UK SMEs were first forced to close their businesses during the national lockdown and then found themselves fighting for COVID-19 insurance payouts. They will now find relief in the High Court’s ruling in the test case brought by the Financial Conduct Authority (FCA), which determined that they may be entitled to compensation from the disruption. The ruling highlights the need for policy wording to be clearer, removing ambiguity for the eventuality of future incidents.
68.1% of SMEs had to cease business operations (either fully or partially) during the government-imposed COVID-19 lockdown, as per GlobalData’s 2020 UK SME Insurance Survey. At the same time, roughly one fifth (19.5%) of all SMEs had business interruption cover in place. But as policyholders turned to their provider to make claims on their losses, insurers refused any such liability. Most insurers alleged that business interruption policies were not intended to provide cover for lost income due to a pandemic nor cover government-imposed lockdowns, leaving policyholders unprotected against COVID-19.
Indeed, providing cover for pandemics is not customary, but the more comprehensive business interruption policies will provide cover for non-standard causes. These may include notifiable diseases like COVID-19 and/or denial-of-access clauses as imposed by a public authority.
As more and more policyholders became affected, the controversy grew. In fact, the wording in some of the business interruption policies suggested that cover for pandemics was included – or at least they did not rule this out with certainty – prompting the FCA to launch a test case in the courts. Allianz, Hiscox, Ecclesiastical, and Zurich were among the insurers taken to court over controversial business interruption wording.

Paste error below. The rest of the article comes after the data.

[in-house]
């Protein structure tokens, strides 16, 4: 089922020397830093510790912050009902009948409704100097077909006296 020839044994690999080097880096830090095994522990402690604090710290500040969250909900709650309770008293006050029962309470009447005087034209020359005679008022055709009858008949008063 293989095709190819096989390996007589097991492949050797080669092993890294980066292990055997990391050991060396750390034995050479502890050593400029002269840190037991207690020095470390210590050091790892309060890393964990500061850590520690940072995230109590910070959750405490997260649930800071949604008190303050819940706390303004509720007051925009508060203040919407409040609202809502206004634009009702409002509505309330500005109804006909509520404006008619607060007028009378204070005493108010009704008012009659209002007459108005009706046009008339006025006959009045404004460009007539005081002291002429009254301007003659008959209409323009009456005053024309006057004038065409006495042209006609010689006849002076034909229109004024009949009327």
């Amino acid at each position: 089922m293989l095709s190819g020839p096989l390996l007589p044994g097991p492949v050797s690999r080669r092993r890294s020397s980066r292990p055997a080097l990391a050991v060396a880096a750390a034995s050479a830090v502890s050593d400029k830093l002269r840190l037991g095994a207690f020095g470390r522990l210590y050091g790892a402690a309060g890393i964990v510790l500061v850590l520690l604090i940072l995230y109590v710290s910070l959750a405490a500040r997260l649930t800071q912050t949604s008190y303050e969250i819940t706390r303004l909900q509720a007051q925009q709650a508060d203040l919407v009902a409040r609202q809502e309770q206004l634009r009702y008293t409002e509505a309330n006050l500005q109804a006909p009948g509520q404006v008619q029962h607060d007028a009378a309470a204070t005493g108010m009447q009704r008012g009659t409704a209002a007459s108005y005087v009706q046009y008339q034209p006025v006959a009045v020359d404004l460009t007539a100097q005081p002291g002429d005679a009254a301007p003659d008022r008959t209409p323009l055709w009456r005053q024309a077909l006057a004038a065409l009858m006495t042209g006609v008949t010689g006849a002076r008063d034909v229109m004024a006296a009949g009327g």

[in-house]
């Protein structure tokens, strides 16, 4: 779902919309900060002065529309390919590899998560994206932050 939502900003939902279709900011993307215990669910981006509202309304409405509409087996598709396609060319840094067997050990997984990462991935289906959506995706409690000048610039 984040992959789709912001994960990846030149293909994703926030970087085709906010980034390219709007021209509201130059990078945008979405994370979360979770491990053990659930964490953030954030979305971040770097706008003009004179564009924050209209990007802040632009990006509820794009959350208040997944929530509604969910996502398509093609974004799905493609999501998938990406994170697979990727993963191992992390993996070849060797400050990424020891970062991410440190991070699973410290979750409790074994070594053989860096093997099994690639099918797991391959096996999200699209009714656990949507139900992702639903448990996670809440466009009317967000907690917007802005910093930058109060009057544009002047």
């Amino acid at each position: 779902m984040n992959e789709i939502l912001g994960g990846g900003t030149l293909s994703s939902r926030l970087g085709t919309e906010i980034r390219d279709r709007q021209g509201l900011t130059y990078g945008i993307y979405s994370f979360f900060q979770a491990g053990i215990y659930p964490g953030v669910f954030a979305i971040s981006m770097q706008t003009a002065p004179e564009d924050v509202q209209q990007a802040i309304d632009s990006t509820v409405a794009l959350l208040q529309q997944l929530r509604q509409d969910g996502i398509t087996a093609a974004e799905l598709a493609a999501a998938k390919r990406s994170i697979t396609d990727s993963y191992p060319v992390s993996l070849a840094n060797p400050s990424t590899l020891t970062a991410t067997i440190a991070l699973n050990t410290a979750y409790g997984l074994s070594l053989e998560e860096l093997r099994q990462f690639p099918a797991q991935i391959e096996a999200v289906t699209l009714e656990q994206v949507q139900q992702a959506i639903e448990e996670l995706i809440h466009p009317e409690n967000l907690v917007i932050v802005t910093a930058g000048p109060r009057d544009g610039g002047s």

On September 15, 2020, the High Court viewed favourably the arguments advanced by the FCA with regards to the lack of clarity of some business interruption policies impacting around 370,000 firms. Yet insurers can appeal the verdict, in which case businesses will need to wait longer to receive a hypothetical payout.
Regardless of what happens next, this will have negative connotations for the insurance industry – it was always going to be a lose-lose situation for insurers. If businesses receive COVID-19 payouts, they will lose trust in insurers, owing to the great length taken to receive compensation. However, should any appeal overrule the initial verdict and insurers win, businesses will be left feeling wronged.
Compensation could be a lifesaver for many firms that have been impacted by the lockdown. The ruling highlights the need for clear policy wording that can provide greater certainty to policyholders and will set a precedent for similar events in the future.
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